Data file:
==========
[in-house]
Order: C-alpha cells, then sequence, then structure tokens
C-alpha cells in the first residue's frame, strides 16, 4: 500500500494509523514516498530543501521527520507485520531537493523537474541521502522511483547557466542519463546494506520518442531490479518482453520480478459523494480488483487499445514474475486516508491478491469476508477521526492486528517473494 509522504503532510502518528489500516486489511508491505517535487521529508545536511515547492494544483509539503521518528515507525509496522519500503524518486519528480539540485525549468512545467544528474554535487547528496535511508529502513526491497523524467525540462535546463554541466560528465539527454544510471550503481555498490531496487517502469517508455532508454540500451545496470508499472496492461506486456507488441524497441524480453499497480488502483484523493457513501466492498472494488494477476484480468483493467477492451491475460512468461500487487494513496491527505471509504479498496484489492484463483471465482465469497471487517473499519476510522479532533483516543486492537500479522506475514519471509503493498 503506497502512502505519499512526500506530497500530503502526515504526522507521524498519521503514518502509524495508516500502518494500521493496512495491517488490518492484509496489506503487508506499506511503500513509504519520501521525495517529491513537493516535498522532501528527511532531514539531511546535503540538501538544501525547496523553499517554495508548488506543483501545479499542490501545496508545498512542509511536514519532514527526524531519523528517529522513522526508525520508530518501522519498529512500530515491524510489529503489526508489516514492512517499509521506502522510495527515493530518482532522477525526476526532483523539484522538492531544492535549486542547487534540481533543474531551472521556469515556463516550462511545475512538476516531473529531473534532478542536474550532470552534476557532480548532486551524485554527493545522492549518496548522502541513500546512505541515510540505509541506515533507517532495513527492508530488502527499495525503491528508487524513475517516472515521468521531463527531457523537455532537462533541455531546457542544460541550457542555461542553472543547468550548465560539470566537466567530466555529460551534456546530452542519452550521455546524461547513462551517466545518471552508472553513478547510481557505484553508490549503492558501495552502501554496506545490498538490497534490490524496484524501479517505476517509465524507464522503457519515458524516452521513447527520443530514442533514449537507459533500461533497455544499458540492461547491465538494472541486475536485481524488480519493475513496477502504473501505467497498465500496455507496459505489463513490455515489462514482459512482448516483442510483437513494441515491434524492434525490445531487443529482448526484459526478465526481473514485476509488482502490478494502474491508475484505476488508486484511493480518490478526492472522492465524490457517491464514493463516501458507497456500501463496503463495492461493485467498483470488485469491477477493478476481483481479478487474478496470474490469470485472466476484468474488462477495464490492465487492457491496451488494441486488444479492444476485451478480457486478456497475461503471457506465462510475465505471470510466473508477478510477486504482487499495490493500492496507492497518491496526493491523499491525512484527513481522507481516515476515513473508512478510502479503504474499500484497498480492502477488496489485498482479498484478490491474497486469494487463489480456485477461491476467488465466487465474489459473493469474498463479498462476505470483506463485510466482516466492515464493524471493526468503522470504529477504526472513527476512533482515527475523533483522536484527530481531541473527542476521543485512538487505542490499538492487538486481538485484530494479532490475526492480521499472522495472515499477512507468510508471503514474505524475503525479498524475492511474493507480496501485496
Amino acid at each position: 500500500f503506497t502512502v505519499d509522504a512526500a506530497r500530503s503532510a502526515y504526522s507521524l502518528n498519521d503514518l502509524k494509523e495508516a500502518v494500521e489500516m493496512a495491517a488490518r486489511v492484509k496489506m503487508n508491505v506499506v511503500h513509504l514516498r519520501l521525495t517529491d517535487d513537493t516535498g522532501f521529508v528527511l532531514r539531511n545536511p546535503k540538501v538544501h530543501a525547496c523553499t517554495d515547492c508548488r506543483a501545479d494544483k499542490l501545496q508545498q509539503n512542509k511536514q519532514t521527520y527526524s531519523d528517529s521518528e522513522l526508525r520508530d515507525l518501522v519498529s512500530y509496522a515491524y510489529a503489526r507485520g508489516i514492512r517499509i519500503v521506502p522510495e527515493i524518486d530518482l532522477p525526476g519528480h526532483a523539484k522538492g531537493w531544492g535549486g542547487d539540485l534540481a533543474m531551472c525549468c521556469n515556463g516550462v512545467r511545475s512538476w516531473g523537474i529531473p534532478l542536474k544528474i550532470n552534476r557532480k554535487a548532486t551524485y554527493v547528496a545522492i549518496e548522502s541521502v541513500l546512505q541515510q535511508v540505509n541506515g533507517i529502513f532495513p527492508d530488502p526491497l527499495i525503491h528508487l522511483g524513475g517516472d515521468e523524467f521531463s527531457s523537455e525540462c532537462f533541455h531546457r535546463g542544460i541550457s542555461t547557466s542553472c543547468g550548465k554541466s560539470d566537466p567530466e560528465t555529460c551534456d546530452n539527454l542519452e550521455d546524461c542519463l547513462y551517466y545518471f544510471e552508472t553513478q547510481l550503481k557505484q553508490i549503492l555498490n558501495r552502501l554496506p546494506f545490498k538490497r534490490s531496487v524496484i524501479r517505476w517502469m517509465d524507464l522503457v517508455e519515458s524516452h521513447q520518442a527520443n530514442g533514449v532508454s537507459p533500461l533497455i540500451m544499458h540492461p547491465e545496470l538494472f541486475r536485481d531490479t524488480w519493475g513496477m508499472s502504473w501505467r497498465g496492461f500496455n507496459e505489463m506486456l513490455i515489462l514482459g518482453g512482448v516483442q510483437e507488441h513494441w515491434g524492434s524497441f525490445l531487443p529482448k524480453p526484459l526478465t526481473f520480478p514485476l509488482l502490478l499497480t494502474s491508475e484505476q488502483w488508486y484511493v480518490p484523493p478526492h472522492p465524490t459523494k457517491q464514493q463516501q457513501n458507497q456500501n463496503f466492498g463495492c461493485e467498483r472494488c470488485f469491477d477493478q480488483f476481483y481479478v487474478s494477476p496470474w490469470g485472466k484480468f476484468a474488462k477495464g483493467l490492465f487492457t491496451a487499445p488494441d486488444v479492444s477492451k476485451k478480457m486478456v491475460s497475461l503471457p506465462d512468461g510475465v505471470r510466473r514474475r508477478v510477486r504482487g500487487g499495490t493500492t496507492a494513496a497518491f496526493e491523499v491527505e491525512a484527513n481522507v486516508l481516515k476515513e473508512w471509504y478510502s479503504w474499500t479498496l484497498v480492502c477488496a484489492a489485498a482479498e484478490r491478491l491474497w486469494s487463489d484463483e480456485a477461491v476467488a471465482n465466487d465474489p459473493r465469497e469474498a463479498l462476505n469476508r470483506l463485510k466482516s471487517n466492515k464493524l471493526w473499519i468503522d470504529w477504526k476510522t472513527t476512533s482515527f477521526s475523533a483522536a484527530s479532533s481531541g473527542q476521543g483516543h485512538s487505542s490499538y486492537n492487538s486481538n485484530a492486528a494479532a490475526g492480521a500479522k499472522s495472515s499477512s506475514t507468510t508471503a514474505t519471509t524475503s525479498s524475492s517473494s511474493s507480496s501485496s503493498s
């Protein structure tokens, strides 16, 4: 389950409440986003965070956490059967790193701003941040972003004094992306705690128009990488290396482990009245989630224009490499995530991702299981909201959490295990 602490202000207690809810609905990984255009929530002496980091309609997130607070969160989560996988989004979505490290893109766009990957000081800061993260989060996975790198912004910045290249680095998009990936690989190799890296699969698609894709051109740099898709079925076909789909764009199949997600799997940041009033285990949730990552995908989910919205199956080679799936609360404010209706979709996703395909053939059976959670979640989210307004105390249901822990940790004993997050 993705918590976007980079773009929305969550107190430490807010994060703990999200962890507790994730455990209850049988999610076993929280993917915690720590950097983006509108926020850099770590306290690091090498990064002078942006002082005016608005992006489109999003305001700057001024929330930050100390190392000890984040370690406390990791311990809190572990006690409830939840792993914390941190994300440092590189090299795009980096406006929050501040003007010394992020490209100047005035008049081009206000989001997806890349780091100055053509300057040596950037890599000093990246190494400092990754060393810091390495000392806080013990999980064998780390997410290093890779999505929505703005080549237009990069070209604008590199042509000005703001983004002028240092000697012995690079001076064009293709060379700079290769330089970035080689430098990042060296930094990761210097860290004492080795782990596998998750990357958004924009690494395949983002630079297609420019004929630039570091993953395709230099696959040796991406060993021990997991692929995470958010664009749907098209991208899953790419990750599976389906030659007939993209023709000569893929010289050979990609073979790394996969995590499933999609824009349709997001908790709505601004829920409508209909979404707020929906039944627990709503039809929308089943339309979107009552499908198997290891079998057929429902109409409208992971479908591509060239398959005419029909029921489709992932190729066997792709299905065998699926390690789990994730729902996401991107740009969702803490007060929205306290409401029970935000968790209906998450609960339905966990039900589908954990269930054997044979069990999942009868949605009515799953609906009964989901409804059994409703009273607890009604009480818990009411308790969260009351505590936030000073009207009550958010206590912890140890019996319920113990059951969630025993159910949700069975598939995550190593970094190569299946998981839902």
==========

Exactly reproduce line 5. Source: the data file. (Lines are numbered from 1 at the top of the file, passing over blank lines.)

């Protein structure tokens, strides 16, 4: 389950409440986003965070956490059967790193701003941040972003004094992306705690128009990488290396482990009245989630224009490499995530991702299981909201959490295990 602490202000207690809810609905990984255009929530002496980091309609997130607070969160989560996988989004979505490290893109766009990957000081800061993260989060996975790198912004910045290249680095998009990936690989190799890296699969698609894709051109740099898709079925076909789909764009199949997600799997940041009033285990949730990552995908989910919205199956080679799936609360404010209706979709996703395909053939059976959670979640989210307004105390249901822990940790004993997050 993705918590976007980079773009929305969550107190430490807010994060703990999200962890507790994730455990209850049988999610076993929280993917915690720590950097983006509108926020850099770590306290690091090498990064002078942006002082005016608005992006489109999003305001700057001024929330930050100390190392000890984040370690406390990791311990809190572990006690409830939840792993914390941190994300440092590189090299795009980096406006929050501040003007010394992020490209100047005035008049081009206000989001997806890349780091100055053509300057040596950037890599000093990246190494400092990754060393810091390495000392806080013990999980064998780390997410290093890779999505929505703005080549237009990069070209604008590199042509000005703001983004002028240092000697012995690079001076064009293709060379700079290769330089970035080689430098990042060296930094990761210097860290004492080795782990596998998750990357958004924009690494395949983002630079297609420019004929630039570091993953395709230099696959040796991406060993021990997991692929995470958010664009749907098209991208899953790419990750599976389906030659007939993209023709000569893929010289050979990609073979790394996969995590499933999609824009349709997001908790709505601004829920409508209909979404707020929906039944627990709503039809929308089943339309979107009552499908198997290891079998057929429902109409409208992971479908591509060239398959005419029909029921489709992932190729066997792709299905065998699926390690789990994730729902996401991107740009969702803490007060929205306290409401029970935000968790209906998450609960339905966990039900589908954990269930054997044979069990999942009868949605009515799953609906009964989901409804059994409703009273607890009604009480818990009411308790969260009351505590936030000073009207009550958010206590912890140890019996319920113990059951969630025993159910949700069975598939995550190593970094190569299946998981839902």